Six years after the tragic police shooting of Tamir Rice, the U.S. Department of Justice announced that no charges will be brought against any of the officers involved in his death.
Due to the DOJ’s decision, the case has officially been closed. In a statement obtained by NPR, the DOJ announced it found a lack of sufficient evidence to “support federal criminal charges against Cleveland Division of Police (CDP) Officers Timothy Loehmann and Frank Garmback.”
The Feds maintained that video footage from the shooting was of poor quality and could not help prosecutors determine what transpired.
The Justice Department says it will not bring federal criminal charges against two Cleveland police officers for the 2014 fatal shooting of 12-year-old Tamir Rice, whose death became a national symbol in the Black Lives Matter movement. https://t.co/yEYLo3jJQc
— The Associated Press (@AP) December 29, 2020
According to NPR, Rice’s family was informed of the decision on Monday. In response, Rice’s family attorney Subodh Chandra called the DOJ’s process “tainted” and inquired about additional information in relation to the investigation the Associated Press reports.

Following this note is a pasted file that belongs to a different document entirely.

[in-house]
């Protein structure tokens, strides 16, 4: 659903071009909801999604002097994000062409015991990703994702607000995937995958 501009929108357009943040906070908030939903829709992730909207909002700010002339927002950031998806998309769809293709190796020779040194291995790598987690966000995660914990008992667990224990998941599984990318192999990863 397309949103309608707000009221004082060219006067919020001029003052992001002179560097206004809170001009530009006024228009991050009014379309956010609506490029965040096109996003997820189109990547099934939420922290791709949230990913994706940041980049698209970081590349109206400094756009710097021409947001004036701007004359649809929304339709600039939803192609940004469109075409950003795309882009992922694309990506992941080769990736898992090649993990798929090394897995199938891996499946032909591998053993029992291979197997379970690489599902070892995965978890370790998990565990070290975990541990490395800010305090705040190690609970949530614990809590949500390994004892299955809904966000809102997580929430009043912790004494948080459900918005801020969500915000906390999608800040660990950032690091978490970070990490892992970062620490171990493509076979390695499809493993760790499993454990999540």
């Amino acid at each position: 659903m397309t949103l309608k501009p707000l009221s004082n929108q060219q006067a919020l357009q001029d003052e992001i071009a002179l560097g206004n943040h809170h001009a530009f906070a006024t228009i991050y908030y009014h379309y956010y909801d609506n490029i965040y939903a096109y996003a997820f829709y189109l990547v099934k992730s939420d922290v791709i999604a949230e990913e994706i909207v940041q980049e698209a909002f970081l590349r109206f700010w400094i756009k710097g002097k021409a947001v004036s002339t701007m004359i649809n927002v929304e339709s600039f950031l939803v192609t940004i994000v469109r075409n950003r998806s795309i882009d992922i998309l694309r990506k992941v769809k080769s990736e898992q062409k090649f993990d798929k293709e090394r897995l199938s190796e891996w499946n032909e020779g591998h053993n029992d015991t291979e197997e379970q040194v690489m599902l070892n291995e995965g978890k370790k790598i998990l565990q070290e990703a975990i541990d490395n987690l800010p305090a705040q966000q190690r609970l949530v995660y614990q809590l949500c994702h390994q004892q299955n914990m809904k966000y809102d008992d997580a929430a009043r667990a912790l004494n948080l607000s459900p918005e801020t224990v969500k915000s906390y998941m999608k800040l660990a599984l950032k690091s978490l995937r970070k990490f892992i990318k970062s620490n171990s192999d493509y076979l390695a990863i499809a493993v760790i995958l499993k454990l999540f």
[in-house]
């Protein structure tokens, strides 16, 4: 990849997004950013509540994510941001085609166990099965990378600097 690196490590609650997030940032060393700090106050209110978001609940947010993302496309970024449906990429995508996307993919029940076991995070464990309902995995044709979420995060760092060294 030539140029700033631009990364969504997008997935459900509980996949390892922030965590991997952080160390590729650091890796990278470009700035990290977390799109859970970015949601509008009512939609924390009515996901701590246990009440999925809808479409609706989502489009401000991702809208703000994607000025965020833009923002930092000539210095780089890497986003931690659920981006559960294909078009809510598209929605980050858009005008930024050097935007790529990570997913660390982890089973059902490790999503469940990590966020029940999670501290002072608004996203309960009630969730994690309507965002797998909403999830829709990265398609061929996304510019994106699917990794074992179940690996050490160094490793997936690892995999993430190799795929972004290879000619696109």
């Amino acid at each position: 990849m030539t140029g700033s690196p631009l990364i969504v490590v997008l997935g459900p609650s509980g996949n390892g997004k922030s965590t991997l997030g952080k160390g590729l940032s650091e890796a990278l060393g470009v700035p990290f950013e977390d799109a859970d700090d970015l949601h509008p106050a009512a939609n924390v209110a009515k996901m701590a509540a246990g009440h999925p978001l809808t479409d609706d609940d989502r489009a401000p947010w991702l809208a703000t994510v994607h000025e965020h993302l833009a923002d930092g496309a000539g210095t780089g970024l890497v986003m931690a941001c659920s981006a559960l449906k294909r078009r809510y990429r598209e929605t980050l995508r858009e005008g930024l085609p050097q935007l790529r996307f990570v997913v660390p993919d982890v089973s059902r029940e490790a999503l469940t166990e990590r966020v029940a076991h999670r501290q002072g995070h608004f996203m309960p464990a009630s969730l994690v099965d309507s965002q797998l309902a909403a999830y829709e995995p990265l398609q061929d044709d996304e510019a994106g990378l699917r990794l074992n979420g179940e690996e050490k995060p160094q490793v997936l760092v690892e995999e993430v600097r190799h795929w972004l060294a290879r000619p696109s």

“It’s beyond comprehension that the Department couldn’t recognize that an officer who claims he shouted commands when the patrol car’s window was closed and it was a winter day is lying,” Chandra said. “The Rice family has been cheated of a fair process yet again.”
Rice, a central figure of the Black Lives Matter movement, was only 12-years old when he was shot to death by Cleveland police on Nov. 22, 2014. He was playing with a pellet gun when officers arrived at a Cleveland recreation center responding to a 911 call that reported the child was holding a gun and reportedly aiming it at people. Not more than three seconds passed after Loehmann and Garmback’s arrival before Rice was fired upon.
The man who called 911 informed the dispatcher that it was probably a juvenile holding a fake gun, but that information was never told to the officers.
In 2015, an Ohio grand jury declined to indict the officers, although Loehmann was later fired in 2017 after being found “unfit for duty.”
In cases like Rice’s, prosecutors must prove that an officer willfully broke the law rather than being the result of a mistake, negligence or bad judgment, which often shields officers after cases where someone is killed due to excessive force.
The DOJ’s decision follows a devastating trail of closed cases, where Black families who lost a loved one killed by the police are dealt another heartbreaking blow without the pursuit of justice. Rice’s death was especially jarring in the aftermath of Mike Brown and Eric Garner. All three were killed by police in 2014.